If we follow Australia down the road of trade protectionism for movies, then we all lose out. What do I mean?
Well the incentives for trade protectionism is a prisoner’s dilemma.
As Peter Jackson says, if Australia starts subsidising movies we need to do the same or we will miss out on productions – as a result our best response to their protectionism is more protectionism. Furthermore, if we start subsidising and Australia doesn’t then we get a relatively larger share of the movie industry – assume that this occurs to the point where the tax revenue from the movies exceeds the cost of the subsidies. In this case our best response is to ALWAYS subsidise.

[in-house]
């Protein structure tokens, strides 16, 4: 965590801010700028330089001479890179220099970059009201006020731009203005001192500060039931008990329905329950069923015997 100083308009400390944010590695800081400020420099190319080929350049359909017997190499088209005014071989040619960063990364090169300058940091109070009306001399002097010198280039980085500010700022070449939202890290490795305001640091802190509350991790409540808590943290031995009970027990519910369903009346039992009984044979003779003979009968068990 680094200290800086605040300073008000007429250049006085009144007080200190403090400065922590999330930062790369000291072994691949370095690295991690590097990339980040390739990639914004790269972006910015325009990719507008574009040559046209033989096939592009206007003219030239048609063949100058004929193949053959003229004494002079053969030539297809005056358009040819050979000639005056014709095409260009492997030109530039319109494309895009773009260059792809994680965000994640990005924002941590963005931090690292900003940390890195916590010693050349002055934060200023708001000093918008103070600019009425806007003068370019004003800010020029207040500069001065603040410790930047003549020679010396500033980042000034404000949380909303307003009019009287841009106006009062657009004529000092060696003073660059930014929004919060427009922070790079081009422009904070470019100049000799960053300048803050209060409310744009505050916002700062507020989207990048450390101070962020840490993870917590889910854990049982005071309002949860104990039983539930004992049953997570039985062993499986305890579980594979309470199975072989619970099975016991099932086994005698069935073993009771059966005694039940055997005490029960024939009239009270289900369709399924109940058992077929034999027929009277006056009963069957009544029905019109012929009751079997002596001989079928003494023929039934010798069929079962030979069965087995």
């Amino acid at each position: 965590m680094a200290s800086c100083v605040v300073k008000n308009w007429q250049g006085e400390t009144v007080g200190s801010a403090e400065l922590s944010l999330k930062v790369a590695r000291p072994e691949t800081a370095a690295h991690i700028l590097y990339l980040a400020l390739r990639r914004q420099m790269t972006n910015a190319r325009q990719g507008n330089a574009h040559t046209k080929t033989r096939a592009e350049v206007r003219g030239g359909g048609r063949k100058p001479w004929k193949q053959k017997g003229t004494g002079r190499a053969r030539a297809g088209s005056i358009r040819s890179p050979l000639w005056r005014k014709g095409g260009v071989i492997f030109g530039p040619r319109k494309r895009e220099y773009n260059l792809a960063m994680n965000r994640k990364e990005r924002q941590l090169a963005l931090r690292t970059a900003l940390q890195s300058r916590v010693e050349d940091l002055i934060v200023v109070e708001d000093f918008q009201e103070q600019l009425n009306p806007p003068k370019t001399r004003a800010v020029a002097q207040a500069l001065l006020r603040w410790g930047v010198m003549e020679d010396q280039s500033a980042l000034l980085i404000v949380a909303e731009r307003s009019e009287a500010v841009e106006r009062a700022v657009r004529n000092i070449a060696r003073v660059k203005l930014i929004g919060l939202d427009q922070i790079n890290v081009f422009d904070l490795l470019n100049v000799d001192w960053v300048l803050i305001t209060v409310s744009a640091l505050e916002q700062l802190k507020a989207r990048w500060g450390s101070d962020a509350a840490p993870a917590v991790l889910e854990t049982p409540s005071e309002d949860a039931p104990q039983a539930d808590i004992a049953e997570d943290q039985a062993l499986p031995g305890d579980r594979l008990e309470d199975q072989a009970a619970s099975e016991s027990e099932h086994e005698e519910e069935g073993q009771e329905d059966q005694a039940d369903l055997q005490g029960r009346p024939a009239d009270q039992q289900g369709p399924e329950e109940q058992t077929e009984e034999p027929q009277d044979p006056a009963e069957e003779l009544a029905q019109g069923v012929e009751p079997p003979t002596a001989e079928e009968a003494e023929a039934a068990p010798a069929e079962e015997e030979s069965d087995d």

However, there are two issues. Firstly it is in Australia’s interest to subsidise (it is also their “dominant strategy”). And secondly, the decision to subsidise pays off because it hurts Australia. In the end both countries end up subsidising movies, and both sets of taxpayers end up worse off than in the case when neither country subsidises.
This is the issue, not only with the subsidies on movies, but on all trade protectionism. That is why we need international co-operation to avoid this type of beggar thy neighbour behaviour.